Blame it on the red tape: City officials for Steubenville, Ohio have started a blog to “disseminate the most accurate information” regarding the (alleged) gang rape of a 16-year-old girl by the city’s high school football team. I suppose this is one of those the-best-defense-is-a-good-offense approaches after they’ve been publicly shamed by the hacker collective Anonymous in multiple protests and online campaigns. I think if there’s one thing we learn from what is happening in Steubenville, it is to see exactly what is broken in our criminal justice system (where many police departments have little to no training in dealing with survivors of sexual violence and departments continue to offer myths as “awareness”) and legislative process. We are nation that villainizes victims of sexual violence while offering life-preservers to accused perpetrators. (This is a symptom of Rape Culture, by the way.) Every community in America is Steubenville. If we are not outraged and trying to change the system, then we are complicit in a system that openly disdains and devalues survivors of rape and other sexual violence for the sake of the status quo.
Can you read this now? GLAAD is circulating an online petition to encourage internet filtering company Blue Coat to drop its policy of blocking sites with LGBT content. Blocking sites just because they mention LGBT stuff? Seems so 1984 — both metaphorically and historically.
Homeless: A new study reports that as much as 40 percent of the homeless population are LGBT youth. While homelessness in the LGBT youth community is not news, statistics like these may help us begin to really address the situation. We can do better.
Debt Truthiness:Desert Beacon has the Five Quick Reasons the Debt Ceiling Argument is a Farce. (Hint: Just remember, the ones who smelt it, dealt it.)
Skinning the Hyde Amendment:This post serves as a good reminder that the Hyde Amendment is just that, a rider tacked on to a bill. That means it can be stripped or repealed anytime we want to value all women equally (because denying government funding to abortions disproportionately affects women of color and poor women). There’s never been a better time than right now.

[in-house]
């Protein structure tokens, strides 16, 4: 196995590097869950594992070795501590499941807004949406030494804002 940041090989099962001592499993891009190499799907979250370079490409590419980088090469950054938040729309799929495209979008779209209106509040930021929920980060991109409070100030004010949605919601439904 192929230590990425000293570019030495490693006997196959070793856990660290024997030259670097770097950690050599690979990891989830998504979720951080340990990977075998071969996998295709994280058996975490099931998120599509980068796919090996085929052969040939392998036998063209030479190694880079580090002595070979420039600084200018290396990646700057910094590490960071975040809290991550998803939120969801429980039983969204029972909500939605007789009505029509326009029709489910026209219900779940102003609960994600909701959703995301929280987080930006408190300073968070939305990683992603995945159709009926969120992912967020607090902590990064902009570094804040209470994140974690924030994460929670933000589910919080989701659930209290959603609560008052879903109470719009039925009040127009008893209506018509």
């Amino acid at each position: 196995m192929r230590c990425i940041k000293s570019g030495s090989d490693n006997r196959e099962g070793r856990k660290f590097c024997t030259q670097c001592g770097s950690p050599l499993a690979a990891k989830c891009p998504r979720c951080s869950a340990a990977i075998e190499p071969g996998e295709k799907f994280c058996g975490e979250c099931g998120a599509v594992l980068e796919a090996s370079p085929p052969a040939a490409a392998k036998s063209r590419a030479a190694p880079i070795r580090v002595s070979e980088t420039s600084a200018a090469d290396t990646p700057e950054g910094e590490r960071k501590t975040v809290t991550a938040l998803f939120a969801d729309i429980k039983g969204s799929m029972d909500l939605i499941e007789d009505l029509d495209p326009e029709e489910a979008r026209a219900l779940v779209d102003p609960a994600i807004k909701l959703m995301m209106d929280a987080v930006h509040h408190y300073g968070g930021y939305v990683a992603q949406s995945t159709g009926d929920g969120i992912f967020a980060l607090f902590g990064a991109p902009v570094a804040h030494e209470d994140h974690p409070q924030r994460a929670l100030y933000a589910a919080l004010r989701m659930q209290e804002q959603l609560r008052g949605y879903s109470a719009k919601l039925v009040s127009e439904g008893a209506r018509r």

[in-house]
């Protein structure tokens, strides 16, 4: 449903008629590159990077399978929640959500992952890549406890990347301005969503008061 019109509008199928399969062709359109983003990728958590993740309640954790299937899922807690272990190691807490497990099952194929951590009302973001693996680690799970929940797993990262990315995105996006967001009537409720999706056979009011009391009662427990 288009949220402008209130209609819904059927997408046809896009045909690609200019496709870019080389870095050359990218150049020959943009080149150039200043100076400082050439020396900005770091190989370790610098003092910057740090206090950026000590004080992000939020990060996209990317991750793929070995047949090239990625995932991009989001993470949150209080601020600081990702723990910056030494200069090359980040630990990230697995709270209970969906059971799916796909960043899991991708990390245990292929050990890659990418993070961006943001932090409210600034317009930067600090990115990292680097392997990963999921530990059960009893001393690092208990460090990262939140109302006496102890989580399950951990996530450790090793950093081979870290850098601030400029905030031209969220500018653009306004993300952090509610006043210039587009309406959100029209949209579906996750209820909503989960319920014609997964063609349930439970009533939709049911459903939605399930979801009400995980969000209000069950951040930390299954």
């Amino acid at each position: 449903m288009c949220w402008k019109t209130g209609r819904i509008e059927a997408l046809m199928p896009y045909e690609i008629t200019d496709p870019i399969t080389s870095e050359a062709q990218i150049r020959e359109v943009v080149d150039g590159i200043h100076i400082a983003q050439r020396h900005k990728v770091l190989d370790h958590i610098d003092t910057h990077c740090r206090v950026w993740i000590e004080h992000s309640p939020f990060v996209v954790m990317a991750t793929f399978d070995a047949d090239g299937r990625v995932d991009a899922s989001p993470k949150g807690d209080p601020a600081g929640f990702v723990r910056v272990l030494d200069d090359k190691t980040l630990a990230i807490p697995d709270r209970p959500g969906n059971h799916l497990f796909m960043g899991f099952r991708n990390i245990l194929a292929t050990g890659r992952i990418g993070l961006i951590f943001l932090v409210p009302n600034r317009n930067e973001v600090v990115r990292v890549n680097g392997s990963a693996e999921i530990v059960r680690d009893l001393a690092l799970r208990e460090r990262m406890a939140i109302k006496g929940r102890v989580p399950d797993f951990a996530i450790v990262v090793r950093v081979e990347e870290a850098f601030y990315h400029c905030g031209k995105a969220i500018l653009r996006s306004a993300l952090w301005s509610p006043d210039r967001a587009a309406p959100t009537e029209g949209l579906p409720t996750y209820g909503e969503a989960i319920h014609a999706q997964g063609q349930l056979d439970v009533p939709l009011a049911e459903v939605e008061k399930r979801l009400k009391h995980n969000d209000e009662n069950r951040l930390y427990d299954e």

The Specials: When legislation like the Violence Against Women Act fails to get re-upped because of a deeply entrenched cultural racism (leaving out Native American women and immigrants demonstrates an open disregard for women of color) and hatred of gay women, it is an obvious display of segregating the women who are “worthy” of protection from those who are not. And since VAWA did not get reauthorized, it’s clear that when push comes to shove, some members of Congress are fine with throwing the baby out with the bathwater. (If they can’t leave Native American women out of a law designed to protect women, well then, fuck ’em all, right Sen. Chuck Grassley?)
On the comfort of ritual: In the feminist community, we talk a lot about the beauty myth and unrealistic standards of beauty. These are often propagated by the media (and creative photoshopping) and by our own gender policing. Women are supposed to look a certain way. These are important discussions. But I admit, I had not considered that for some women, the rituals of makeup could help lessen the sting of falling short of the so-called “perfection” of women all around us. For those who suffer from eating disorders or even simply feel like they are “not enough,” makeup and beauty regimens can be a comfort. Food for thought.